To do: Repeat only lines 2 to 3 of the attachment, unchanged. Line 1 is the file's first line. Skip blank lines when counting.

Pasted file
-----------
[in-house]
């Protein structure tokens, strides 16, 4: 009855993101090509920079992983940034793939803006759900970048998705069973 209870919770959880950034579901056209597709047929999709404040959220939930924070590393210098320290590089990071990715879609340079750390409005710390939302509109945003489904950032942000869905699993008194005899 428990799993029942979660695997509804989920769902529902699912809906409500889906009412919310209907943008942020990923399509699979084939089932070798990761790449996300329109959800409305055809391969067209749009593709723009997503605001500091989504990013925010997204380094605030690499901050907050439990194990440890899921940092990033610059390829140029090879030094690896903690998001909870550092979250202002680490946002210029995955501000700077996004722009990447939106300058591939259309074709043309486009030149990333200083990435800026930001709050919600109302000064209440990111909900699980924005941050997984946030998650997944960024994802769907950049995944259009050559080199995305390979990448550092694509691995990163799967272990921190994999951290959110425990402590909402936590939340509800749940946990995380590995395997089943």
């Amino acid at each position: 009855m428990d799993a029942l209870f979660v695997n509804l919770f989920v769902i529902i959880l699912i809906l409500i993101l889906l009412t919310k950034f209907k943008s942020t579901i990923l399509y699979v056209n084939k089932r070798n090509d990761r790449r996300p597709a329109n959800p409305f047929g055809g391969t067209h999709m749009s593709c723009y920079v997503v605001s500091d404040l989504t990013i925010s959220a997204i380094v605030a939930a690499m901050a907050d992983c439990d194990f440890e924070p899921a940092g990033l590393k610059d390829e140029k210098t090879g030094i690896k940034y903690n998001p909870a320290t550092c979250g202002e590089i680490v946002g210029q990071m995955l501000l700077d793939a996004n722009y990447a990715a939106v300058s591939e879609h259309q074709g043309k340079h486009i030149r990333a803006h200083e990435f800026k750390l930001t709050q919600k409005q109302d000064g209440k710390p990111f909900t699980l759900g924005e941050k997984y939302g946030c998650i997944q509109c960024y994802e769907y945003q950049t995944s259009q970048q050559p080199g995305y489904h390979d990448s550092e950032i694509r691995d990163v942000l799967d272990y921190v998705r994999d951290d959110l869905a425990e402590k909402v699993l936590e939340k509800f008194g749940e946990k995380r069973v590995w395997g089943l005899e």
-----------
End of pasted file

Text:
């Protein structure tokens, strides 16, 4: 009855993101090509920079992983940034793939803006759900970048998705069973 209870919770959880950034579901056209597709047929999709404040959220939930924070590393210098320290590089990071990715879609340079750390409005710390939302509109945003489904950032942000869905699993008194005899 428990799993029942979660695997509804989920769902529902699912809906409500889906009412919310209907943008942020990923399509699979084939089932070798990761790449996300329109959800409305055809391969067209749009593709723009997503605001500091989504990013925010997204380094605030690499901050907050439990194990440890899921940092990033610059390829140029090879030094690896903690998001909870550092979250202002680490946002210029995955501000700077996004722009990447939106300058591939259309074709043309486009030149990333200083990435800026930001709050919600109302000064209440990111909900699980924005941050997984946030998650997944960024994802769907950049995944259009050559080199995305390979990448550092694509691995990163799967272990921190994999951290959110425990402590909402936590939340509800749940946990995380590995395997089943």
């Amino acid at each position: 009855m428990d799993a029942l209870f979660v695997n509804l919770f989920v769902i529902i959880l699912i809906l409500i993101l889906l009412t919310k950034f209907k943008s942020t579901i990923l399509y699979v056209n084939k089932r070798n090509d990761r790449r996300p597709a329109n959800p409305f047929g055809g391969t067209h999709m749009s593709c723009y920079v997503v605001s500091d404040l989504t990013i925010s959220a997204i380094v605030a939930a690499m901050a907050d992983c439990d194990f440890e924070p899921a940092g990033l590393k610059d390829e140029k210098t090879g030094i690896k940034y903690n998001p909870a320290t550092c979250g202002e590089i680490v946002g210029q990071m995955l501000l700077d793939a996004n722009y990447a990715a939106v300058s591939e879609h259309q074709g043309k340079h486009i030149r990333a803006h200083e990435f800026k750390l930001t709050q919600k409005q109302d000064g209440k710390p990111f909900t699980l759900g924005e941050k997984y939302g946030c998650i997944q509109c960024y994802e769907y945003q950049t995944s259009q970048q050559p080199g995305y489904h390979d990448s550092e950032i694509r691995d990163v942000l799967d272990y921190v998705r994999d951290d959110l869905a425990e402590k909402v699993l936590e939340k509800f008194g749940e946990k995380r069973v590995w395997g089943l005899e």